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Structure and content of these curricular materials

Our self-accessed web-based modules include an introductory awareness-raising unit and five speech act modular units (apologies, compliments/responses to compliments, refusals, requests, and thanks).

The introductory unit presents eight realistic situations learners of Japanese are likely to encounter in Japan.  The unit attempts to trigger learners’ noticing of important pragmatic features and invoke their interest in pragmatic norms and cultural mores, such as:


For general use of Japanese:

§     Expected use of honorific language, keigo, for someone older and/or higher in status

§     Expected non-use of honorific language or polite forms for someone of equal age and/or status

§     Combined use of honorifics/polite forms and non-honorific bare forms for someone close who is older and higher in status or someone distant who is equal or younger in age and equal or lower in status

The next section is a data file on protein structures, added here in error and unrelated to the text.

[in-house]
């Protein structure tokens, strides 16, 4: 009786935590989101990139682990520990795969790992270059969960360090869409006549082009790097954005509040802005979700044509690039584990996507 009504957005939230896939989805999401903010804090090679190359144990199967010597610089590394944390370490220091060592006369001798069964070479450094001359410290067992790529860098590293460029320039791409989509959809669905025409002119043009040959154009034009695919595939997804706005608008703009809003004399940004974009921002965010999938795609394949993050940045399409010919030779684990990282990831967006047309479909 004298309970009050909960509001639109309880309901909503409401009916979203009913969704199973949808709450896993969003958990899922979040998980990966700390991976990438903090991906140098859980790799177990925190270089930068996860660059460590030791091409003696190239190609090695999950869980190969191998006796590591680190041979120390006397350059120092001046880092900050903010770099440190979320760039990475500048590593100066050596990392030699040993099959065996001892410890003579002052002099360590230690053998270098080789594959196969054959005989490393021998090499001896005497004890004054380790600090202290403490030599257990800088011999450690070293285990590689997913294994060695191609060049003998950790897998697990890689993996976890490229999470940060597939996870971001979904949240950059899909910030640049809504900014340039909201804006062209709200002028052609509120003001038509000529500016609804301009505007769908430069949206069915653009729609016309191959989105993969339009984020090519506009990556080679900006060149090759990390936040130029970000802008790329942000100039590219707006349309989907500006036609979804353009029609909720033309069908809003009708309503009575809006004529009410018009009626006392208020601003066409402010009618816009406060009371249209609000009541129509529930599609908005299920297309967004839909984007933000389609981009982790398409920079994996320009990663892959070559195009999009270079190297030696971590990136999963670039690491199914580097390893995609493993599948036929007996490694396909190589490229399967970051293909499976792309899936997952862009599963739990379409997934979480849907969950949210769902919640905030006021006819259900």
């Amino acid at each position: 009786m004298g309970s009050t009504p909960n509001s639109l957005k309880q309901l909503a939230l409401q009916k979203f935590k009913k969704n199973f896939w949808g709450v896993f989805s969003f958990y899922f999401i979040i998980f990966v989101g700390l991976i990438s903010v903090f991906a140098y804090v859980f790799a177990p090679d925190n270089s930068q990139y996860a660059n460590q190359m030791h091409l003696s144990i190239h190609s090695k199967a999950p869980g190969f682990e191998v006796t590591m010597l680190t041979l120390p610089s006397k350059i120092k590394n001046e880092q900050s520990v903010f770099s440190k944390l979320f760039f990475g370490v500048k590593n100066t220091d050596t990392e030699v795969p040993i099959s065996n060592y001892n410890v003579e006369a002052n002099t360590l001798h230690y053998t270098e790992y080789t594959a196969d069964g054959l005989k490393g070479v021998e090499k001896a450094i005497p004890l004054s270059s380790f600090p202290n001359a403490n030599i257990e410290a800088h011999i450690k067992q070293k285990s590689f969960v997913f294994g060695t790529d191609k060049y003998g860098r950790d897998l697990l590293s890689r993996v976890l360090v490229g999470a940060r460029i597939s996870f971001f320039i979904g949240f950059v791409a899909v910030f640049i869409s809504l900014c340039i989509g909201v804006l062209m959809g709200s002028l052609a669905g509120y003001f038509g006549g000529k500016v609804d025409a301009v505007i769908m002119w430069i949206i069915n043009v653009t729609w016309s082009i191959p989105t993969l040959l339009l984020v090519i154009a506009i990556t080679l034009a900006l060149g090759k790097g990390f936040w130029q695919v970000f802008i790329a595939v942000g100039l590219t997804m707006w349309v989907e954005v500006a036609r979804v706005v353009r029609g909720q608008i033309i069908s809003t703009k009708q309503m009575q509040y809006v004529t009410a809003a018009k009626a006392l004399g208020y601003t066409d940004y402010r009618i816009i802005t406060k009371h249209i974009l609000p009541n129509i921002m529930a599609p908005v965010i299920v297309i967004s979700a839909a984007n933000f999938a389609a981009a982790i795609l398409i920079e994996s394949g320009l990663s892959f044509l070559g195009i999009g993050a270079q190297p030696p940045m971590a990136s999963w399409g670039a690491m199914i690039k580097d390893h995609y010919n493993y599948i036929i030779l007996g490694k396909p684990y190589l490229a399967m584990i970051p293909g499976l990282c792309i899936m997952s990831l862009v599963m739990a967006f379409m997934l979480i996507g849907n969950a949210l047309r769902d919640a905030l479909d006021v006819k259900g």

For Apologies:

§     Function of certain apology expressions as expressions of thanks as well as apology

§     Use of formal apology expressions appropriate for use with a higher-status interlocutor

§     Repetitious use of apology expressions

§     Often-negative evaluation of a lengthy excuse in Japanese

§     Appropriate excuse for higher-status interlocutors


For Refusals:

§     Interpretation of an indirect refusal

§     Appropriate response to a refusal

For Thanks:

§     Repeating thanks as a common thanking strategy

§     Thanking again for a previous favor as a common thanking strategy

§     Interpretation of repeating thanks as a politeness strategy, not an implied request


For Requests:

§     Appropriate reason for a legitimate request

§     Use of downgrader preferred (e.g., chotto, sukoshi)

§     Appropriate phrasing of requests


For Complaints:

§     Returning merchandize as an unacceptable behavior

§     Politeness strategies at the service counter and gender differences

§     Use of a conversation opener/a signal for an upcoming request

For Compliments:

§     Appropriate situations for accepting compliments

§     Compliments about possessions as opposed to abilities/performance

Components of each of the five speech act units (Quick Guide to a Sample Unit):